Microbes are everywhere and there is literally no organism that does not interact with them in at least some way. These interactions can be highly diverse ranging from pathogenic to mutualistic. Specifically, host-associated symbionts (microbiome) have been shown to affect diverse biological host traits such as nutrition, development, immunity and even behavior and can be therefore key drivers of organism’s ecology and evolution.
Bark beetles are one of the most species-rich herbivorous insect groups with high diversity in ecology and host-plant usage. While the importance of their symbiosis with specific fungi for succeeding their life cycles is acknowledged, the knowledge about the role of the diverse bacteria and other fungi (such as yeasts and molds) in the different bark beetle systems is still in its larval shoes. This is offering a ton of possibilities to explore, considering specifically microbial interactions with the beetle, the symbiotic fungi as well as the tree environment.
Some research foci are:
- Understanding the role of symbionts during beetle development
- Microbiome and sociality
- Microbiome evolution
East of Freiburg, on the edge of the Dreisamtal, the domicile of the Professorship of Forest Entomology and Forest Conservation is located on an approx. 1.5 ha site with large open areas, its own forest stand, greenhouses and laboratories. The laboratory equipment as well as the different habitats offer optimal working conditions for entomological-ecological studies. It already shows a high conservation value and has a great potential for development.
Against the background of the current biodiversity crisis (keywords „insects “and „bird decline“) but also the lack of practical offers for teaching species knowledge in the education at the Faculty of Environment and Natural Resources, we would like to sustainably promote biodiversity at this unique location (restoration of habitats and improvement of their quality through a targeted insect-friendly management) and in the future use it even more in university teaching and create a freely accessible place for students to learn and practice outside of courses.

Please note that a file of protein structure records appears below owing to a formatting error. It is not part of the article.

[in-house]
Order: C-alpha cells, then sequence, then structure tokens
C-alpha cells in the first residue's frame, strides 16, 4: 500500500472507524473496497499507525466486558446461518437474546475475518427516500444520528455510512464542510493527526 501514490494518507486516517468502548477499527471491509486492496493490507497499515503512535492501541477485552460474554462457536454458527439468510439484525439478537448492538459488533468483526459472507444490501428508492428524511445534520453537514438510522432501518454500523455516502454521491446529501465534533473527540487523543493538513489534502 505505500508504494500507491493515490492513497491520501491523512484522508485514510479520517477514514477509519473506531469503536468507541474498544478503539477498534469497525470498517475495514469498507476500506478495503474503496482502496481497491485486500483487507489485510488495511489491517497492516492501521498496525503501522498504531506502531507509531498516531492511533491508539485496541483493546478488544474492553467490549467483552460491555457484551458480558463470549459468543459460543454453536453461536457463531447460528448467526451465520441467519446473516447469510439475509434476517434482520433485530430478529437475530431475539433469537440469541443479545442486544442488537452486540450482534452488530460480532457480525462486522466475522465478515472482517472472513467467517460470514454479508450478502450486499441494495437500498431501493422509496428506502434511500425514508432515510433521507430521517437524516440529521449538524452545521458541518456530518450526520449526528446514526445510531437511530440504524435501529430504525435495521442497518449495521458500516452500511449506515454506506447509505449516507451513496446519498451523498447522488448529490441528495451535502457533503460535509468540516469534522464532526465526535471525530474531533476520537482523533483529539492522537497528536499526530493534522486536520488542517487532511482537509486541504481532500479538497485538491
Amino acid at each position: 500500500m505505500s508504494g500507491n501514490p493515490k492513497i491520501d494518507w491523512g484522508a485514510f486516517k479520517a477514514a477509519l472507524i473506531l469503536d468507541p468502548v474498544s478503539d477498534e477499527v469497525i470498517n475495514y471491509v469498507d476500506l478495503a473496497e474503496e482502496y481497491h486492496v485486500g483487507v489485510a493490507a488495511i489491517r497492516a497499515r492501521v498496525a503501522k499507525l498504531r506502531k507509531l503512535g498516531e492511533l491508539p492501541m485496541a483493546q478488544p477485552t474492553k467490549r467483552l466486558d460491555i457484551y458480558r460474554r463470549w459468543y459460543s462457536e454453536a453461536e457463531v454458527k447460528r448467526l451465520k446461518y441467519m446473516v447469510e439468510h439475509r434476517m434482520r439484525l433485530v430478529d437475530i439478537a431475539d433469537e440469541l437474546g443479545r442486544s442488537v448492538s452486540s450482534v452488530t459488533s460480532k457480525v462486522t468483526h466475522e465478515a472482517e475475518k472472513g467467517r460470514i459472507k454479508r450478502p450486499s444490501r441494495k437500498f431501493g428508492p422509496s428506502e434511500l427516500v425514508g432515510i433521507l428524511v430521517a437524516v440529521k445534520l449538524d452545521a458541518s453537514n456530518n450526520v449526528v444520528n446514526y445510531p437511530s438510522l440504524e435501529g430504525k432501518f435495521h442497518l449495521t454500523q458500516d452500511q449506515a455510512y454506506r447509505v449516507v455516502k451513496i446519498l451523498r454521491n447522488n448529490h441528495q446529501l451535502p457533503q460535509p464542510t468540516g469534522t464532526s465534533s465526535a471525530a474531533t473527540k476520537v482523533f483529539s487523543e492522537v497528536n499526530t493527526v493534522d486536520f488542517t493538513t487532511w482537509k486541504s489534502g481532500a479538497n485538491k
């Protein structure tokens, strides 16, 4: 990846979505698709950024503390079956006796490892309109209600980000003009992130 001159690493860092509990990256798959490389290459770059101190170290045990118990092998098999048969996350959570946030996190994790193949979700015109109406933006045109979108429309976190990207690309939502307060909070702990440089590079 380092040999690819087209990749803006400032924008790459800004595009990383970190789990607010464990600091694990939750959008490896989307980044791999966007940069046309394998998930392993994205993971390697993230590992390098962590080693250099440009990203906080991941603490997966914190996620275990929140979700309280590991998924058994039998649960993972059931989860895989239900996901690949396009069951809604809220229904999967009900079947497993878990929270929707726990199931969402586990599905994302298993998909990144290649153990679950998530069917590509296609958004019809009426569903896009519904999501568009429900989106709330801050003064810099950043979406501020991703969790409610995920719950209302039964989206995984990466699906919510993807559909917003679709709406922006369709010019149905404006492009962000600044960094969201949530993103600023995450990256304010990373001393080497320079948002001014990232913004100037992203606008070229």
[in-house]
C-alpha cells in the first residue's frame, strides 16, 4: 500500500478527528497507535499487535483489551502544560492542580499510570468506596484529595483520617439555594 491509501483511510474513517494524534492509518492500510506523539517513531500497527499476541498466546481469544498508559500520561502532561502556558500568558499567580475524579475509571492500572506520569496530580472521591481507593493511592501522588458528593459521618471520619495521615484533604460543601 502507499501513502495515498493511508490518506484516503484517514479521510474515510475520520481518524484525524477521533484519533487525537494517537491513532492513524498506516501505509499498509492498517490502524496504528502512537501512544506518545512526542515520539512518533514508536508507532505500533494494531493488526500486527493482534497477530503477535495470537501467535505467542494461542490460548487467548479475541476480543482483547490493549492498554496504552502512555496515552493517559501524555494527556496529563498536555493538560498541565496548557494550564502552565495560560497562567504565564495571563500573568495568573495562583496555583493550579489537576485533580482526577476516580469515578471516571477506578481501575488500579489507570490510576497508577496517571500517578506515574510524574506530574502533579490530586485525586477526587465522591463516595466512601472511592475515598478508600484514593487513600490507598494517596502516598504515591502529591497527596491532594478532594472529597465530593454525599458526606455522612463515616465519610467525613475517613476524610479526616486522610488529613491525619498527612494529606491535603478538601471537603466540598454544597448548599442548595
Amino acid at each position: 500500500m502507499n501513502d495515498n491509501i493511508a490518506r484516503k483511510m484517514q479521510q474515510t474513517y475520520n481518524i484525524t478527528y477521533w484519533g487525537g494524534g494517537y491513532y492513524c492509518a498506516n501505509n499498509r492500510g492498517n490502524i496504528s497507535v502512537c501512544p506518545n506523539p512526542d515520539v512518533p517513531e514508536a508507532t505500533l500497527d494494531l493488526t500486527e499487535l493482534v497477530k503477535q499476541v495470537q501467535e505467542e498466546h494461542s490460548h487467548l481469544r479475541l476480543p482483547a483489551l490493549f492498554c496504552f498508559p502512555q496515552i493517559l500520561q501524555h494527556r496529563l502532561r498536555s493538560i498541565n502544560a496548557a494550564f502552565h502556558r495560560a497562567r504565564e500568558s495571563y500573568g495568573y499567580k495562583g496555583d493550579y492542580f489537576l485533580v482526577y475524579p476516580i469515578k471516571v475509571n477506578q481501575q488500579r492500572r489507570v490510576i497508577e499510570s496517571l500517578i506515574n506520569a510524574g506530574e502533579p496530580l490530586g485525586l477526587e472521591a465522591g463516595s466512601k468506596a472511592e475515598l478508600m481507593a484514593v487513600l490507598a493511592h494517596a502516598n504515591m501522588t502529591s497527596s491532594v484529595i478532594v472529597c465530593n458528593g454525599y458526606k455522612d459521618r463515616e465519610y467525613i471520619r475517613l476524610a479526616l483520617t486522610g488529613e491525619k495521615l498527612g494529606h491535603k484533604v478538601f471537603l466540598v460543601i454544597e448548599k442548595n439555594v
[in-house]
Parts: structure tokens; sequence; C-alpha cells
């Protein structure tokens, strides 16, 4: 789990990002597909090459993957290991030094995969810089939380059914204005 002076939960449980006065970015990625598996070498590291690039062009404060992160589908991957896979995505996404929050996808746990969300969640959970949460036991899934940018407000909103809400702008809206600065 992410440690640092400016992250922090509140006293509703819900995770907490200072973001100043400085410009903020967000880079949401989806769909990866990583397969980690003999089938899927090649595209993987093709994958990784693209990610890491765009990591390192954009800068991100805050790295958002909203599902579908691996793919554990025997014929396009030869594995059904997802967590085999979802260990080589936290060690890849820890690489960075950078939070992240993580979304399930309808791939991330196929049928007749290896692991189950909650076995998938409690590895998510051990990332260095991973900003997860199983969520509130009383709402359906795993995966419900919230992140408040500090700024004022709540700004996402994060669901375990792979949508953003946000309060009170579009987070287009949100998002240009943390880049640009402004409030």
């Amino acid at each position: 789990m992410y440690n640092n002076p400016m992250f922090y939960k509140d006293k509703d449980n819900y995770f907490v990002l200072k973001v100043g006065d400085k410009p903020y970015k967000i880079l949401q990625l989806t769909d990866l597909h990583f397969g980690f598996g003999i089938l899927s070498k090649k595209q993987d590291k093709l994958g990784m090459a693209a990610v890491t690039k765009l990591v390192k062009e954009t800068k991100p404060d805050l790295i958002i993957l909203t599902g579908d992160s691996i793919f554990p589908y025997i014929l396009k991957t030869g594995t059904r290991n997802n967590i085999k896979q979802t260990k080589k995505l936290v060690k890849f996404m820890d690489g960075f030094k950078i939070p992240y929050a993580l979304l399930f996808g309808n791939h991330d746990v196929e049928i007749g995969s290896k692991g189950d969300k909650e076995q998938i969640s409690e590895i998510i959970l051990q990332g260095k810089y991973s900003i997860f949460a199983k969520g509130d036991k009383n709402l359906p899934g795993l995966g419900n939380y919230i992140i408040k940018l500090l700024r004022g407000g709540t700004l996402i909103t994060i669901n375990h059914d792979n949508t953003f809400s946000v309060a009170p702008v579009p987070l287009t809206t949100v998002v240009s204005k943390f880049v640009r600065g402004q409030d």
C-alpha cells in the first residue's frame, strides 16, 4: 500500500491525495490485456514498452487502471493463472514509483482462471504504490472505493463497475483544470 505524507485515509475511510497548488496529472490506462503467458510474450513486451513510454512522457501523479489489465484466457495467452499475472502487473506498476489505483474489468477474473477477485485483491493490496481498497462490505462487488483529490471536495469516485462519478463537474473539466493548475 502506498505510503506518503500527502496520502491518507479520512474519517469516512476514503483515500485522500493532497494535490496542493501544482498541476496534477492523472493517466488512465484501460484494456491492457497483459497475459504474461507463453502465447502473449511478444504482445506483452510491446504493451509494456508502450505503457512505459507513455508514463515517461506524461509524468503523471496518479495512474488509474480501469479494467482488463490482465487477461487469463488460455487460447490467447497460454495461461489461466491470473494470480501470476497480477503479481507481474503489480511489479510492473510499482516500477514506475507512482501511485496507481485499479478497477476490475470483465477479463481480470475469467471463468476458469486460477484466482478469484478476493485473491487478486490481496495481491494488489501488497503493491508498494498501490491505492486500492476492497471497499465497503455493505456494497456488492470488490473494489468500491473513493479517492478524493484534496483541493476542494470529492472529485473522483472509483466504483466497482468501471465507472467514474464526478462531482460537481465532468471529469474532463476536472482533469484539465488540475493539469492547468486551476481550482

Through relatively simple measures (modified mowing regimes of flowering meadows, ponds, stone walls, dead wood, nesting aids, etc.), valuable biotopes for animals and plants that have become rare are created together with students, which are to be used simultaneously for teaching (modules, qualifying papers), research, but also general education regarding biodiversity and nature conservation.
With this initiative, we hope to create momentum at the university to create more such natural areas to promote animal and plant diversity on university lands. These plots can be used in the future both to improve the taxonomic education of our students and to raise awareness among a broader public about the value of biodiversity, the current biodiversity crisis, and possible measures of improvement.
Selection of projects conducted:
- Inventory of flora and fauna on the premises of the Professorship of Forest Entomology and Forest Protection
- An inventory of Carabidae and other ground-dwelling arthropods
- Inventory and swarming behavior of xylobiont coleoptera in the institute forest
- The Malaise trap as a method for catching nocturnal flying insects
- Wild bees – monitoring
- Do managed bees have effects on the abundance and species richness of wild bees?
- Assessing the relationship between habitat characteristics and insect communities using the entomological umbrella method